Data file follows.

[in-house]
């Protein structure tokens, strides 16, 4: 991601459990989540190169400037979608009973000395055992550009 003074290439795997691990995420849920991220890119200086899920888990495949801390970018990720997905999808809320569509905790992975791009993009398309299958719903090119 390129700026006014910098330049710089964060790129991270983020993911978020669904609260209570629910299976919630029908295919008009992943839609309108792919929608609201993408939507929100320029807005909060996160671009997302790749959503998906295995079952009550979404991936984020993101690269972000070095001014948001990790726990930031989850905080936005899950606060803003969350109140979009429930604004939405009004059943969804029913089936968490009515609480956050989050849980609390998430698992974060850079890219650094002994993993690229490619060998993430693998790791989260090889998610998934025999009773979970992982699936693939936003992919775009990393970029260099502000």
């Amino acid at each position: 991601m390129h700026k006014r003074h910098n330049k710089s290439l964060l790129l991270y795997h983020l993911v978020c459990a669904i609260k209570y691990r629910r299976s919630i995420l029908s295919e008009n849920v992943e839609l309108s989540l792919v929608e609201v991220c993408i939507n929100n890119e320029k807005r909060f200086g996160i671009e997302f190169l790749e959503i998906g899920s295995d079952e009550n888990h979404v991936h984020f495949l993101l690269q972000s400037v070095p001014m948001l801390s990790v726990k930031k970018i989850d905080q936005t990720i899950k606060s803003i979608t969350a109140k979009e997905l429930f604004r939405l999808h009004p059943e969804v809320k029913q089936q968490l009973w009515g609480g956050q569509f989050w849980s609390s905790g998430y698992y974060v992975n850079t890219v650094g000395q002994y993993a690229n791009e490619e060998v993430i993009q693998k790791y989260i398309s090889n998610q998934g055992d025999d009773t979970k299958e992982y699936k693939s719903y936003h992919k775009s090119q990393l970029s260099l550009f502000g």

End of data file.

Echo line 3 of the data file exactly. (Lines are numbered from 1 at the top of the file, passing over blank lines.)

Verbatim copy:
């Amino acid at each position: 991601m390129h700026k006014r003074h910098n330049k710089s290439l964060l790129l991270y795997h983020l993911v978020c459990a669904i609260k209570y691990r629910r299976s919630i995420l029908s295919e008009n849920v992943e839609l309108s989540l792919v929608e609201v991220c993408i939507n929100n890119e320029k807005r909060f200086g996160i671009e997302f190169l790749e959503i998906g899920s295995d079952e009550n888990h979404v991936h984020f495949l993101l690269q972000s400037v070095p001014m948001l801390s990790v726990k930031k970018i989850d905080q936005t990720i899950k606060s803003i979608t969350a109140k979009e997905l429930f604004r939405l999808h009004p059943e969804v809320k029913q089936q968490l009973w009515g609480g956050q569509f989050w849980s609390s905790g998430y698992y974060v992975n850079t890219v650094g000395q002994y993993a690229n791009e490619e060998v993430i993009q693998k790791y989260i398309s090889n998610q998934g055992d025999d009773t979970k299958e992982y699936k693939s719903y936003h992919k775009s090119q990393l970029s260099l550009f502000g």